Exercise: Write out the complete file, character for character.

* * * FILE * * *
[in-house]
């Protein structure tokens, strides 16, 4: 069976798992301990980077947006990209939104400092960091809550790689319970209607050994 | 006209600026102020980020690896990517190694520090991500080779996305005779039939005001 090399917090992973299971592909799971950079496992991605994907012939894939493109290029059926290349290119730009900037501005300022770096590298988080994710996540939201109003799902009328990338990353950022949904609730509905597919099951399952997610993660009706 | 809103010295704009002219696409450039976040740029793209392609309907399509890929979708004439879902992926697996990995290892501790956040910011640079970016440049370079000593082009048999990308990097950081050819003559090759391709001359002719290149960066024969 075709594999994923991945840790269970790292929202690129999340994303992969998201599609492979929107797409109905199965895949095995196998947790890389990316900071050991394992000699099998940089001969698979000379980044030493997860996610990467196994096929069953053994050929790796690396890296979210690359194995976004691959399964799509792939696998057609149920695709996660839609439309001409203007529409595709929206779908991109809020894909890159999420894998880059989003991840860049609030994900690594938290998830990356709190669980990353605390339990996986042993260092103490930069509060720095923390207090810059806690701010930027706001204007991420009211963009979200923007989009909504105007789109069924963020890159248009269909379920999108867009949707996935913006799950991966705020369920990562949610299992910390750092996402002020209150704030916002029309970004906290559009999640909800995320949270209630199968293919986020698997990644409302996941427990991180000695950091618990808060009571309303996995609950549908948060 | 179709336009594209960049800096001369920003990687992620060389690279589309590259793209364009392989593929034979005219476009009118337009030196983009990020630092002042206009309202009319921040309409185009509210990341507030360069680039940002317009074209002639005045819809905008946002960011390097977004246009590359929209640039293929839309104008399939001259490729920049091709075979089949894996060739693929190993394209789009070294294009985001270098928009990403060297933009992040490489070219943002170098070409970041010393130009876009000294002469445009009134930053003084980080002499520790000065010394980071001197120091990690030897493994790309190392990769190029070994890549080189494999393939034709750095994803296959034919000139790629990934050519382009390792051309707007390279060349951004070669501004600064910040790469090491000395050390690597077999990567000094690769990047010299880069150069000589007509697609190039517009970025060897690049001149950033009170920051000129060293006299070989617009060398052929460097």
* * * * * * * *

[in-house]
């Protein structure tokens, strides 16, 4: 069976798992301990980077947006990209939104400092960091809550790689319970209607050994 | 006209600026102020980020690896990517190694520090991500080779996305005779039939005001 090399917090992973299971592909799971950079496992991605994907012939894939493109290029059926290349290119730009900037501005300022770096590298988080994710996540939201109003799902009328990338990353950022949904609730509905597919099951399952997610993660009706 | 809103010295704009002219696409450039976040740029793209392609309907399509890929979708004439879902992926697996990995290892501790956040910011640079970016440049370079000593082009048999990308990097950081050819003559090759391709001359002719290149960066024969 075709594999994923991945840790269970790292929202690129999340994303992969998201599609492979929107797409109905199965895949095995196998947790890389990316900071050991394992000699099998940089001969698979000379980044030493997860996610990467196994096929069953053994050929790796690396890296979210690359194995976004691959399964799509792939696998057609149920695709996660839609439309001409203007529409595709929206779908991109809020894909890159999420894998880059989003991840860049609030994900690594938290998830990356709190669980990353605390339990996986042993260092103490930069509060720095923390207090810059806690701010930027706001204007991420009211963009979200923007989009909504105007789109069924963020890159248009269909379920999108867009949707996935913006799950991966705020369920990562949610299992910390750092996402002020209150704030916002029309970004906290559009999640909800995320949270209630199968293919986020698997990644409302996941427990991180000695950091618990808060009571309303996995609950549908948060 | 179709336009594209960049800096001369920003990687992620060389690279589309590259793209364009392989593929034979005219476009009118337009030196983009990020630092002042206009309202009319921040309409185009509210990341507030360069680039940002317009074209002639005045819809905008946002960011390097977004246009590359929209640039293929839309104008399939001259490729920049091709075979089949894996060739693929190993394209789009070294294009985001270098928009990403060297933009992040490489070219943002170098070409970041010393130009876009000294002469445009009134930053003084980080002499520790000065010394980071001197120091990690030897493994790309190392990769190029070994890549080189494999393939034709750095994803296959034919000139790629990934050519382009390792051309707007390279060349951004070669501004600064910040790469090491000395050390690597077999990567000094690769990047010299880069150069000589007509697609190039517009970025060897690049001149950033009170920051000129060293006299070989617009060398052929460097």